When Mínos showed his eagerness to take control of Astérion’s kingdom, his brothers were displeased and protested. Mínos, however, answered that it was destined by the gods, who, he said, would give him anything he’d ask for. To enforce his words, Mínos asked of his uncle Poseidon to have a bull emerge from the sea, which he would sacrifice to him afterwards as a token of gratitude.

No sooner said than done, Poseidon did indeed send Mínos the bull, but when Mínos saw the animal, he was so taken by its beauty, that he was determined to keep it in order to preserve its race. So he hid it in a herd and ‘forgot’ about the sacrifice. Poseidon, of course, was not stupid and noticed this, so he decided to take revenge on his nephew in his own way: he’d let Pasiphae, Mínos’ sensual and lustful wife, fall passionately in love with the bull.

Now Daidalos, the da Vinci of his time, comes into the picture. Daidalos, a brilliant inventor and architect whose origins are from Athens, came to Crete in exile and was staying at Mínos’ court at the time. Not knowing how to satisfy her passion, Pasiphae turned to him for help. And indeed, she need not have worried, for Daidalos figured something out for her: he built a frame so perfect and clever, with a cow skin tightened around it, that the bull could not but be fooled! He let the queen step inside the construction and pushed it to the meadow, where the bull immediately jumped the voluptuous but phoney cow and got Pasiphae pregnant.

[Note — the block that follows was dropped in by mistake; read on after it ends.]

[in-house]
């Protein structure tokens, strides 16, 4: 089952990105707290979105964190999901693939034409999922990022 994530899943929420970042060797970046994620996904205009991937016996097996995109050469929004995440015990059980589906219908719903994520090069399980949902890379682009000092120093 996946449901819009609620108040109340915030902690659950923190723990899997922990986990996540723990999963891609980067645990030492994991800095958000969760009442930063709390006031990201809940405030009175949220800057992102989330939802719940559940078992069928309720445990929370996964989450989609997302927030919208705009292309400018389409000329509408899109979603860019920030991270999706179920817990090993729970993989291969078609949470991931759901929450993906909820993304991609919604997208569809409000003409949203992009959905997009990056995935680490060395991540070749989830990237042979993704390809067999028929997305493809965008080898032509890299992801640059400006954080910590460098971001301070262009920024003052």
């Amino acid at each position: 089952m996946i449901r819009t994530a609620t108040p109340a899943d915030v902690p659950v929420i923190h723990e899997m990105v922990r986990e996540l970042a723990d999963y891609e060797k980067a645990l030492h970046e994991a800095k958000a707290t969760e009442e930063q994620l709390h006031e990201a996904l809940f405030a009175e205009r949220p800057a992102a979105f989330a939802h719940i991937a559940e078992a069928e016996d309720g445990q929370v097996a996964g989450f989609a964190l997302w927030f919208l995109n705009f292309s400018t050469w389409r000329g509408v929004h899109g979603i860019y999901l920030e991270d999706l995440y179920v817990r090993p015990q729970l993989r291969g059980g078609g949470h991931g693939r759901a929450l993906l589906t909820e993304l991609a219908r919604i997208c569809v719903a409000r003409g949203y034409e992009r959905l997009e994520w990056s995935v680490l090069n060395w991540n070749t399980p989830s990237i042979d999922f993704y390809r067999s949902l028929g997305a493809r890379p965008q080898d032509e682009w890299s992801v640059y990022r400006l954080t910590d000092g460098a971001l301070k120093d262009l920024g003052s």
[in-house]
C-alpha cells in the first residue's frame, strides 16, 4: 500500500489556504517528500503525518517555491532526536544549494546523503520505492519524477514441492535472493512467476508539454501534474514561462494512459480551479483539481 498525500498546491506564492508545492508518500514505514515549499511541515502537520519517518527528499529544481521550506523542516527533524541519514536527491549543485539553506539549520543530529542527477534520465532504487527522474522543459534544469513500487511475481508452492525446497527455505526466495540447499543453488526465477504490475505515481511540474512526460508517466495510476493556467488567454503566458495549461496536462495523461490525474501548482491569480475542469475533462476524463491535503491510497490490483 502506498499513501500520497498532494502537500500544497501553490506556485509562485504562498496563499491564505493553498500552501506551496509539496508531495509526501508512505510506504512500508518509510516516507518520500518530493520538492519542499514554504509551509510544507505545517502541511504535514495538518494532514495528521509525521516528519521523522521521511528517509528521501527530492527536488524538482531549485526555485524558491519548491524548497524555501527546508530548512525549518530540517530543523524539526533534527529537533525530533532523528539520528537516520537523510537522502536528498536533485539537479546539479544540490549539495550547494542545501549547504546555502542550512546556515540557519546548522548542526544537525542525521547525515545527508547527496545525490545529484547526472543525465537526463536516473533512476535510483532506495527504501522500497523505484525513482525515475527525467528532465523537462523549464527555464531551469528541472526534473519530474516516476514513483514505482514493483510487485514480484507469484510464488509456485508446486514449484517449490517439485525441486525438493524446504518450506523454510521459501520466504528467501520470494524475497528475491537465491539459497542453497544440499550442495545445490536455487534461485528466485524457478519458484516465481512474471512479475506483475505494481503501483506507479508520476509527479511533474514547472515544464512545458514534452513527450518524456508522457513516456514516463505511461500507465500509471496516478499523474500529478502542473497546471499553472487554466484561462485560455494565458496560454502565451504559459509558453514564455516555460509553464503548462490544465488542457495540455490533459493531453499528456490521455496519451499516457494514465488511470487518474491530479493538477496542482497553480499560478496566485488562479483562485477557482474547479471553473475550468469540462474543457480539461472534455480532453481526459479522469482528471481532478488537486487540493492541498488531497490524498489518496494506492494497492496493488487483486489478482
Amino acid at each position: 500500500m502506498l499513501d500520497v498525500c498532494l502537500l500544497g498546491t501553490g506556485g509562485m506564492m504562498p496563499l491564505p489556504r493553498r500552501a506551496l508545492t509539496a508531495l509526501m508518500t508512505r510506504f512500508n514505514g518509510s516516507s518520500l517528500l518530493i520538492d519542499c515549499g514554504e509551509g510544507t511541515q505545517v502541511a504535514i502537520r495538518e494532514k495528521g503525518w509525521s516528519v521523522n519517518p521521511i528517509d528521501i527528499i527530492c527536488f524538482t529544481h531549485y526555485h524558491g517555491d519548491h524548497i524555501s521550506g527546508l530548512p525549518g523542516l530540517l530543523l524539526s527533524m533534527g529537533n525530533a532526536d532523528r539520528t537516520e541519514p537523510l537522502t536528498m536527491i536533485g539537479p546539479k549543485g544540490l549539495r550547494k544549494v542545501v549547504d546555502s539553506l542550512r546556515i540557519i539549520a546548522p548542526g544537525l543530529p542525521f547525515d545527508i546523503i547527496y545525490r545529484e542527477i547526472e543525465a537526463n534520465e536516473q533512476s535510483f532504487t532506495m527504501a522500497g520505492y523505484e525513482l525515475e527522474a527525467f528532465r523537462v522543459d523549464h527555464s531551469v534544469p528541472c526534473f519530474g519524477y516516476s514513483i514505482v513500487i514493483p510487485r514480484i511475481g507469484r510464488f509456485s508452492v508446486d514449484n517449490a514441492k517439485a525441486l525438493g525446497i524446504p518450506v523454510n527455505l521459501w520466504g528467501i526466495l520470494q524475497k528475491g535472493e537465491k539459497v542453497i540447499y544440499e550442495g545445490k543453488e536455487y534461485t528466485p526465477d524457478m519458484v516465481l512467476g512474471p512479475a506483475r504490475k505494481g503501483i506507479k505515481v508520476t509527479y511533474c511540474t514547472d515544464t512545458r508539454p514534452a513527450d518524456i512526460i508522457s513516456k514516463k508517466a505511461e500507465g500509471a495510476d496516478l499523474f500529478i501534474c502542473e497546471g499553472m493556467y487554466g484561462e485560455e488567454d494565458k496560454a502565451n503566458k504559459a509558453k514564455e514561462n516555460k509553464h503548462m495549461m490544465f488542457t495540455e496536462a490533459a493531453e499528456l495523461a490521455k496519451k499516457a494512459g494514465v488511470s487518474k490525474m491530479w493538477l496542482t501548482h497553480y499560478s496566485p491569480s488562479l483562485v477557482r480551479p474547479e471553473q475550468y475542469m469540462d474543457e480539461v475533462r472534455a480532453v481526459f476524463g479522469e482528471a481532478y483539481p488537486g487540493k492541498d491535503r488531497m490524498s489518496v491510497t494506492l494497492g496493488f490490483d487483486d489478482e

Mínos, in the meantime, had so many lovers that Pasiphae, who was of the jealous kind, saw herself forced to put a spell on him; all the women he slept with from now on would die, for he would ejaculate scorpions and snakes instead of sperm. The woman who broke this spell was Prókris, who agreed to sleep with Mínos only if he used an herb first, that she knew had healing properties and would release him from the spell.

The Minotaur

After nine months Pasiphae gave birth to a healthy baby boy with a human body and the head of a bull. Mínos was so ashamed that he ordered Daidalos to build a palace, which was so entangled and twisted with a maze of chambers and corridors, that it would be impossible for anybody to find his way out: the labyrinth. In this labyrinth the boy, called Minotaur (Minos + taurus) was to be locked up. Daidalos did a fabulous job, but Mínos, who was also outraged at Daidalos’ disloyalty towards him, had forbidden him to leave the island.